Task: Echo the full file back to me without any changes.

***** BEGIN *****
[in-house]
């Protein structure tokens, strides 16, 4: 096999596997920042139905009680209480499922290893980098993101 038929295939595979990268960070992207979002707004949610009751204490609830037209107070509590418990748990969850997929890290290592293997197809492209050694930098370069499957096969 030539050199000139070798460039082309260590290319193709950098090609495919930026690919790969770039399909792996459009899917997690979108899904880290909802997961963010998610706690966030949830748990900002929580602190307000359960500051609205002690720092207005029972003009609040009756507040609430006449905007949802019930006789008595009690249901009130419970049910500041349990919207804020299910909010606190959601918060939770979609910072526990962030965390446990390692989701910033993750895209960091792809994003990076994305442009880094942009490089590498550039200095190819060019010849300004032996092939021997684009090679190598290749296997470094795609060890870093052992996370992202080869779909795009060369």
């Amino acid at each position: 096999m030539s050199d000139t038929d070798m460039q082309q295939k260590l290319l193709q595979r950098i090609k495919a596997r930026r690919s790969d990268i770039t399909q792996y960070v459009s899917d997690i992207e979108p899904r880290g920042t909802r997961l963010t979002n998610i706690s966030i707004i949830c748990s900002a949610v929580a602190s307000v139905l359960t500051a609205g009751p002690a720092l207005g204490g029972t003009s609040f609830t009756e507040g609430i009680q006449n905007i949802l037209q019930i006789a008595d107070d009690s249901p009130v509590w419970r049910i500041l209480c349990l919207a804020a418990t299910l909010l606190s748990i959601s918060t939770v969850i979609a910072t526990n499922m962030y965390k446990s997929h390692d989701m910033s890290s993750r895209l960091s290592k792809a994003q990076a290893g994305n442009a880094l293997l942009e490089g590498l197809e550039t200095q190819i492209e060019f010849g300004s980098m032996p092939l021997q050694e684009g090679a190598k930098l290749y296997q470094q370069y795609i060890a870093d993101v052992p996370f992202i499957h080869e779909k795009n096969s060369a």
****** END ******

[in-house]
């Protein structure tokens, strides 16, 4: 096999596997920042139905009680209480499922290893980098993101 038929295939595979990268960070992207979002707004949610009751204490609830037209107070509590418990748990969850997929890290290592293997197809492209050694930098370069499957096969 030539050199000139070798460039082309260590290319193709950098090609495919930026690919790969770039399909792996459009899917997690979108899904880290909802997961963010998610706690966030949830748990900002929580602190307000359960500051609205002690720092207005029972003009609040009756507040609430006449905007949802019930006789008595009690249901009130419970049910500041349990919207804020299910909010606190959601918060939770979609910072526990962030965390446990390692989701910033993750895209960091792809994003990076994305442009880094942009490089590498550039200095190819060019010849300004032996092939021997684009090679190598290749296997470094795609060890870093052992996370992202080869779909795009060369």
């Amino acid at each position: 096999m030539s050199d000139t038929d070798m460039q082309q295939k260590l290319l193709q595979r950098i090609k495919a596997r930026r690919s790969d990268i770039t399909q792996y960070v459009s899917d997690i992207e979108p899904r880290g920042t909802r997961l963010t979002n998610i706690s966030i707004i949830c748990s900002a949610v929580a602190s307000v139905l359960t500051a609205g009751p002690a720092l207005g204490g029972t003009s609040f609830t009756e507040g609430i009680q006449n905007i949802l037209q019930i006789a008595d107070d009690s249901p009130v509590w419970r049910i500041l209480c349990l919207a804020a418990t299910l909010l606190s748990i959601s918060t939770v969850i979609a910072t526990n499922m962030y965390k446990s997929h390692d989701m910033s890290s993750r895209l960091s290592k792809a994003q990076a290893g994305n442009a880094l293997l942009e490089g590498l197809e550039t200095q190819i492209e060019f010849g300004s980098m032996p092939l021997q050694e684009g090679a190598k930098l290749y296997q470094q370069y795609i060890a870093d993101v052992p996370f992202i499957h080869e779909k795009n096969s060369a």